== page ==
When viewing a digital video of any kind, we see a number of consecutive images (frames) that change slightly to trick the brain into seeing motion. The more frames per second that we see, the “smoother” and more natural the video looks. Current guidance recommends 90 FPS or higher as optimal. Anything less than 60 FPS can cause nausea and illness since our brain is essentially noticing the gaps in between the frames. A VR experience with significant motion should choose an HMD with a higher FPS rating to minimize any negative side effects.
All digital screens are constantly flashing on and off. The refresh rate determines how often that occurs per second and is measure in hertz (Hz). For example, a refresh rate of 90 Hz means the screen is flashing 90 times per second. Although processed separately from FPS, they are related. For example, a device with a refresh rate of only 60Hz would restrict a 90 FPS application. Even though the frame is refreshed 90 times during a second, the hardware only allows you to see 60. This is why it is important to review the headset rating and match it to the application.
Looking at televisions over the past 20 years gives a good example of how resolution impacts the visual experience. The resolution simply describes the number of pixels (or dots) on a screen. Generally speaking, the more pixels, the better the visual clarity. Given that the eyeballs are only centimeters away from the lens, resolution can have a significant impact on VR.
Field of View (FOV)
With nothing over our face, our normal field of view is around 155 degrees horizontally and 135 degrees vertically. When wearing a VR HMD, there is always a limit to how far in any direction you are able to look before seeing the dark edge of the facemask. This is mostly due to the physical limitation of the device. Most current headsets have a FOV between 95-110 degrees with a few options over 200 degrees. This may be important if your experience requires identifying objects in the peripheral vision.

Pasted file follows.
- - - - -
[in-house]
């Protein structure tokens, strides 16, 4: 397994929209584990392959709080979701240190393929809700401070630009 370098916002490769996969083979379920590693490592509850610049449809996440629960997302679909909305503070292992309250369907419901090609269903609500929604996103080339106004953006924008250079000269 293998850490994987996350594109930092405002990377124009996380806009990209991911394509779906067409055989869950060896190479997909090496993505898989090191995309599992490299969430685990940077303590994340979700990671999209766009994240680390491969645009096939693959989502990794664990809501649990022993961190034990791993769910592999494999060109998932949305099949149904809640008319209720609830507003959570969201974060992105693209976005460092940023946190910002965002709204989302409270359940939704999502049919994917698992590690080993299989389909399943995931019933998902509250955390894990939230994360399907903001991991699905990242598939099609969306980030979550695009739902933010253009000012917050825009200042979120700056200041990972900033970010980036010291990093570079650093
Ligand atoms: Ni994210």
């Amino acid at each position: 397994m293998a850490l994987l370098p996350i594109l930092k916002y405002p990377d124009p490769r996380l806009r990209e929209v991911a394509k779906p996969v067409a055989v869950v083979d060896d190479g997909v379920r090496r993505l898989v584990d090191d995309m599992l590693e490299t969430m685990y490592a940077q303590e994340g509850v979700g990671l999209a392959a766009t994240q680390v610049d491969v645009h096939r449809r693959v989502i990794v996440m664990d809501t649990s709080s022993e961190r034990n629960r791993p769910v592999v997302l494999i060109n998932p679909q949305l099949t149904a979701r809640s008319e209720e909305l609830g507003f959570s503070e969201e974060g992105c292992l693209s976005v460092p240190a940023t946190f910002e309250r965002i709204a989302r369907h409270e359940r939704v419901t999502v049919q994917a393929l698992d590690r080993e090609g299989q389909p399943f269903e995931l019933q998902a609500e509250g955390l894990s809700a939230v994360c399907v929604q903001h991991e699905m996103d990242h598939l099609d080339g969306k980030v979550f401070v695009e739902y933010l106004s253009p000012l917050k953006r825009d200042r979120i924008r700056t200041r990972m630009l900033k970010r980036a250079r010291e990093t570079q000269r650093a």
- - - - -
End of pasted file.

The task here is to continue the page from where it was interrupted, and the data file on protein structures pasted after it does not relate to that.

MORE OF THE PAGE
Navigation and Tracking
In order to understand the purpose of navigation and tracking systems in virtual reality, it is important to first discuss the concept of ‘degrees of freedom’ (DOF). The basic idea refers to how many directions an object can move and maintain awareness of its location. For example, in the real world, we can move our heads left and right, forward and backward and from side to side. We can also move our bodies forward and backward, left and right, and jump up and down. This is 6 Degrees of Freedom of 6DOF.
In order to accomplish 6DOF in VR, there must be a way for the headset to monitor its position in space relative to something else. There are currently two main ways that this is done. The primary and most accurate way is to use external ‘base stations’ that communicate with the headset to determine it’s exact place in space. More recently, some HMDs have added external-facing cameras that allow them to ‘see’ where they are. This is a much simpler method and can be very effective. However, external light sources and different types of surfaces can impact the tracking. So, if precision tracking is important, an external tracking system may be required.
Navigation is a closely related topic to tracking. It refers to how one moves around within the scene they are viewing. It should be considered as part of the design of the VR experience. Most modern VR devices use a hand controller with buttons and a joystick. This device is tracked by either the headset, the base stations or both so precision can also be a variable. Recently, additional capabilities such as hand tracking and eye tracking have become navigation methods that are tracked by the HMD. Finally, external devices such as treadmills and other physical devices are available in order to create the most realistic experience. Each headset device has different capabilities related to these navigation methods. When choosing an HMD, carefully consider each method and its limitations.